Activision banned over 60,000 accounts in Call of Duty: Warzone yesterday. In a statement, the publisher cited use of cheat software in the battle royale. The bans follow several months of community frustration about aimbot and wallhack cheats that players blatantly use in both casual matches and major Warzone tournaments.
“Today we banned 60,000 accounts for confirmed cases of using cheat software in Warzone, bringing our total to date of more than 300,000 permabans worldwide since launch,” Activision wrote. “We are also continuing our efforts to identify and address cheat providers at the source, who distribute unauthorized third party software for modding or hacking.”
Warzone’s cheating problem started not long after launch in March of 2020. Activision and developer Infinity Ward started cracking down on cheaters last April. Those efforts included ban waves, 2-factor authentication, and an improved in-game reporting feature. Despite all this, the cheating raged on. Use of aimbots and wallhack cheating software became even more abundant as 2020 went on, so the publisher’s statement from April carried about the same weight and authority of a substitute teacher.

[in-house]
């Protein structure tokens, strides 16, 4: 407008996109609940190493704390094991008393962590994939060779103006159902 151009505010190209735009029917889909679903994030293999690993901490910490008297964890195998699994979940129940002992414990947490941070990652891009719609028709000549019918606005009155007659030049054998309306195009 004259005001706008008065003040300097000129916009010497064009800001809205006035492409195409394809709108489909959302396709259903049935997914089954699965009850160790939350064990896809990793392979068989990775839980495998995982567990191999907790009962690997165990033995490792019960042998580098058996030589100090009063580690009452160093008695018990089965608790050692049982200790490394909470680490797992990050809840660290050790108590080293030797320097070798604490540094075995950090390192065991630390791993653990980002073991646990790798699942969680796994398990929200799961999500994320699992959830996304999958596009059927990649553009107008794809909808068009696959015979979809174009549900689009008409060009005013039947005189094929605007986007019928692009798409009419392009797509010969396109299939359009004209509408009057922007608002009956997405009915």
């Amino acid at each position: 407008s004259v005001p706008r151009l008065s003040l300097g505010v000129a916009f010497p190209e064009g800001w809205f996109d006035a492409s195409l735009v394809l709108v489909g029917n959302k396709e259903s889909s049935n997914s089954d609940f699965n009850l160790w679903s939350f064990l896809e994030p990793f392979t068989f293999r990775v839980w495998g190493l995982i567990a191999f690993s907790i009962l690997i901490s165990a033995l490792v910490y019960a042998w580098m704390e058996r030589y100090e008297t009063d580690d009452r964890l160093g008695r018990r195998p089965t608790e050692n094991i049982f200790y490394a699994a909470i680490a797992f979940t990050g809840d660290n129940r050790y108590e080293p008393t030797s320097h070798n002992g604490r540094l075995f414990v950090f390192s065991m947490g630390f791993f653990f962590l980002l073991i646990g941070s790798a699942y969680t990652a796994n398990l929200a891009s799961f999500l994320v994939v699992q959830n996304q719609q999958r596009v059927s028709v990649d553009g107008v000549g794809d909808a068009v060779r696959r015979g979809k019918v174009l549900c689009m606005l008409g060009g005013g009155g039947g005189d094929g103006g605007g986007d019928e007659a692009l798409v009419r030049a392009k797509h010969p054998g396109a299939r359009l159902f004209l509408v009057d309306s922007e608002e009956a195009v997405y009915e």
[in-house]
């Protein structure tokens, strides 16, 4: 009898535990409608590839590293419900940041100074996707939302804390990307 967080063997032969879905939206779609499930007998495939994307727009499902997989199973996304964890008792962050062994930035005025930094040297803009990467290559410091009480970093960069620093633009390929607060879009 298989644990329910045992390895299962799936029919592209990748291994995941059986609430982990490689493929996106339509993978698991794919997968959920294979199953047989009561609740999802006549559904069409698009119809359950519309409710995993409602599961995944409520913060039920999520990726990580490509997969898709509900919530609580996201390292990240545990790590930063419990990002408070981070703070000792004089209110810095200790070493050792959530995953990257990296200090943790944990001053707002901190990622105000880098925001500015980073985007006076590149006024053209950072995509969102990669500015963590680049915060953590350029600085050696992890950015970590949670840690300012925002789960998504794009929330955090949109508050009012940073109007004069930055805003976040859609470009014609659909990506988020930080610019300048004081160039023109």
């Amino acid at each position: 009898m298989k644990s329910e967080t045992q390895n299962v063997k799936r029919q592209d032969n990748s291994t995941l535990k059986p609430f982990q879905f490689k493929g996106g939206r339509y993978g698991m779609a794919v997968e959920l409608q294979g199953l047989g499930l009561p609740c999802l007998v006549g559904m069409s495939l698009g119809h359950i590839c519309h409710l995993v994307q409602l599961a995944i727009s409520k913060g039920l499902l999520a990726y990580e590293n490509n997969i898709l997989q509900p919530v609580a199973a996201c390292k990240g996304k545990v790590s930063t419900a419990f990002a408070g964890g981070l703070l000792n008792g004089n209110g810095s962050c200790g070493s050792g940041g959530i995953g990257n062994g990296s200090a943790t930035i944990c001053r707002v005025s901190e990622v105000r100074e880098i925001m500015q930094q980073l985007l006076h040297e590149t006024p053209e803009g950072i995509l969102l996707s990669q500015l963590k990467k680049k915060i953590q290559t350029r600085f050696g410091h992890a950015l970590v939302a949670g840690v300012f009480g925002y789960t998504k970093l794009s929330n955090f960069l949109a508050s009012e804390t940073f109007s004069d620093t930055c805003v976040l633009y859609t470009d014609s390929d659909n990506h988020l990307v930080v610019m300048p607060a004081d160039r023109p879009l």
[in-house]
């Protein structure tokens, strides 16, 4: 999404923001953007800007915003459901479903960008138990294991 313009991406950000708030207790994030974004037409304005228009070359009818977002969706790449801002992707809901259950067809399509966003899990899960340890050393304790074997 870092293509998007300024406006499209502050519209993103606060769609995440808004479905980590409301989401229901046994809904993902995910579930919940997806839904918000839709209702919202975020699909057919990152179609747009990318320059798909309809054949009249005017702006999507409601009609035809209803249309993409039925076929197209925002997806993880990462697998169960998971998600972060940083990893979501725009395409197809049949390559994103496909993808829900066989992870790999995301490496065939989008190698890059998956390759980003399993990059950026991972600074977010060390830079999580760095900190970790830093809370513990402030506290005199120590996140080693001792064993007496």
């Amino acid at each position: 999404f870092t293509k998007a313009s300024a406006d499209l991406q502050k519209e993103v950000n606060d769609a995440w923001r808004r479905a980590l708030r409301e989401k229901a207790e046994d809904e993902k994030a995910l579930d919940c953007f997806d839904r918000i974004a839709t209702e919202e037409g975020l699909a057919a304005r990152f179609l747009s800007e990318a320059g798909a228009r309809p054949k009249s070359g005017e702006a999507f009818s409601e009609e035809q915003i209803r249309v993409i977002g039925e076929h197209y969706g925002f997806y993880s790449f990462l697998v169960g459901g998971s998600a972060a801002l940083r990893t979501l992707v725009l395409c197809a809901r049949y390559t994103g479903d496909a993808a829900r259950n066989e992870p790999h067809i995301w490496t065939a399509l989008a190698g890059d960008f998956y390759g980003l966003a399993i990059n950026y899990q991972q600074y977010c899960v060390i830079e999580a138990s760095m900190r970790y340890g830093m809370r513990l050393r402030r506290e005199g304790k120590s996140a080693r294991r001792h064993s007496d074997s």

Activision’s new promise to improve the state of Warzone includes enhancements to the game’s internal anti-cheat software, additional detection technology, consistent and timely bans, and new resources dedicated to monitoring and enforcement “to root out both cheaters and cheat providers.”
The blog reads, “We know cheaters are constantly looking for vulnerabilities, and we continue to dedicate resources 24/7 to identify and combat cheats, including aimbots, wallhacks, trainers, stat hacks, texture hacks, leaderboard hacks, injectors, hex editors and any third party software that is used to manipulate game data or memory.”
After months of silence, there’s also a vow to make regular communication updates on anti-cheat progress. The announcement also states that Warzone’s development team, Raven Software, will provide the updates going forward, whereas Infinity Ward tackled the cheaters last year during Modern Warfare’s year of content. “We will provide monthly updates at a minimum, and when possible, weekly updates to the community,” the blog reads.
One big takeaway from the statement is that it finally confirms that Warzone has its own “internal anti-cheat software,” for which Activision is promising “enhancements.” The publisher has been tight-lipped on whether or not anti-cheat software exists in Warzone. The game has been so saturated with cheaters that players were skeptical of any existence of anti-cheat software in Warzone, leaving many to assume there wasn’t any.
Still, it’s hard to feel optimistic after the last ban wave and anti-cheat efforts made such little impact, and with high-profile players like Vikram “Vikkstar” Singh Barn leaving the game due to cheating. But maybe 2021’s stand against cheaters will hold more promise. Warzone has millions of active players, and they all deserve a fair chance at earning a victory royale.